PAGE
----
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Friday, May 6, 2016

Property tax caps, cuts in assessors advance to House

Tuesday, January 29, 2008

INDIANAPOLIS (AP) -- A plan to phase in caps on property taxes won overwhelming Senate support Tuesday as lawmakers neared a deadline to move legislation to the House.

A bill to reduce the number of tax assessors also advanced as senators said they were looking out for taxpayers.

"We are making every effort to reduce property taxes for taxpayers," said Sen. Luke Kenley, R-Noblesville.

The Senate voted 47-1 for a bill to phase in limits on property tax bills. By 2010, bills for homeowners would be capped at 1 percent of their home's assessed value, with a 2 percent cap for rental property and a 3 percent limit for businesses.

The Senate also voted 41-7 for a resolution to begin the process of amending the state constitution to include those caps. Gov. Mitch Daniels has called for the amendment as part of his property tax plan, saying it would make the caps harder to undo.

"This is the bottom-line protection for the taxpayer," said Kenley, chairman of the Senate Tax Committee.

A resolution would have to pass two separately elected General Assemblies and then win approval by voters in a general election.

The earliest it could come up for a vote would be 2010.

The caps, called "circuit breakers," are projected to reduce property taxes by about $600 million by 2010 -- but that's $600 million less that local governments and schools would be able to collect.

Schools could stand to lose more than $150 million in 2010 under the caps, according to estimates from the Legislative Services Agency. Kenley told lawmakers the Senate will need to address that issue when it considers a House bill containing the governor's property tax plan.

The Senate also voted 29-18 for a bill to shift property tax assessment duties from township officials to the county level in most townships with less than 15,000 parcels.

Indiana currently has 1,008 elected township assessors, including many offices in less populated areas that do not actually perform property tax assessments.

The proposal would leave 136 people doing assessments in Indiana -- 92 county assessors and 44 township assessors, said bill sponsor Rep. Connie Lawson, R-Danville.

Opponents of the proposed consolidation say taxpayers like having a local, accessible official to hold accountable. Supporters, including Daniels, say shifting duties to the county level would bring more consistency and fairness to property tax assessments.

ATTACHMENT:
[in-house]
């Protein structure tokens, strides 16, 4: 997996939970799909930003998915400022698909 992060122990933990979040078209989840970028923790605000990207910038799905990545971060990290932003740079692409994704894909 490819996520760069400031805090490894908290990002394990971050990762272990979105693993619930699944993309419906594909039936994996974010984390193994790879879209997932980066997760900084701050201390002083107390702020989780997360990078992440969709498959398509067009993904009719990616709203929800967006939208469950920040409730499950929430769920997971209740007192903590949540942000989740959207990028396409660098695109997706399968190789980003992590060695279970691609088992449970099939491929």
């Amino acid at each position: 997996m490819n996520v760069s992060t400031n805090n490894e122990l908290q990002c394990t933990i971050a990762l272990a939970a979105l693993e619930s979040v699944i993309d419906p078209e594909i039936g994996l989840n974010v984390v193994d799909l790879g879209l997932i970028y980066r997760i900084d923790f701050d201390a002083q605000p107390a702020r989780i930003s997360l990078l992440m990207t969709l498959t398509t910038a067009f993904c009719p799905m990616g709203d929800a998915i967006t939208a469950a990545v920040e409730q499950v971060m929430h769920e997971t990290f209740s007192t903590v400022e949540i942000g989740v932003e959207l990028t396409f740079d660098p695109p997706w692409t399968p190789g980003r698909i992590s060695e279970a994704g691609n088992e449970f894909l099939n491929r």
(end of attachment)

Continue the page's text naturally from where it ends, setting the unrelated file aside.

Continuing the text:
The Senate unanimously approved a study committee to explore ways to ultimately repeal property taxes on homeowners.

Some lawmakers had originally pushed for a constitutional amendment to repeal property taxes, something Daniels and other opponents said would require steep increases in other taxes. Instead, the study committee could come up with tax legislation to be considered next year.

This week is the deadline for Senate bills to clear that chamber.

The bills passed Tuesday are among several plans being considered by the House and Senate to address skyrocketing property tax bills for homeowners in some parts of the state.

Many of the proposals could merge into a single bill by the end of session, when the House and Senate try to compromise on what Daniels and legislative leaders say is the session's top priority -- providing immediate, significant and lasting property tax relief and reform.


Comments
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Ref: Property Taxes

Making those pay more for homes under $100k on property taxes. Is follish.

1. We have cheap home cause thats the best we can afford.

2. We already pay more for home owners insuranse because of the age of our homes.

3. We usually pay more to heat our home.

4. We are constantly updateing &/or repairing something.

So go ahead, force more lower middle class, poor, disable & elderly people out of their homes.

I could go on & on.

Maybe you ought start life with nothingt & try living from pay day to pay day just to hope you have enough not only to pay your bills, but to eat & have enough money for gas so you can make it to your job.

P.S. So far I've been lucky. My wife & I still have our jobs.

I'm 51, @ the direction this country is going, I don't expect it to stay this way till my retirement.

-- Posted by Victory_tc on Wed, Jan 30, 2008, at 5:58 AM


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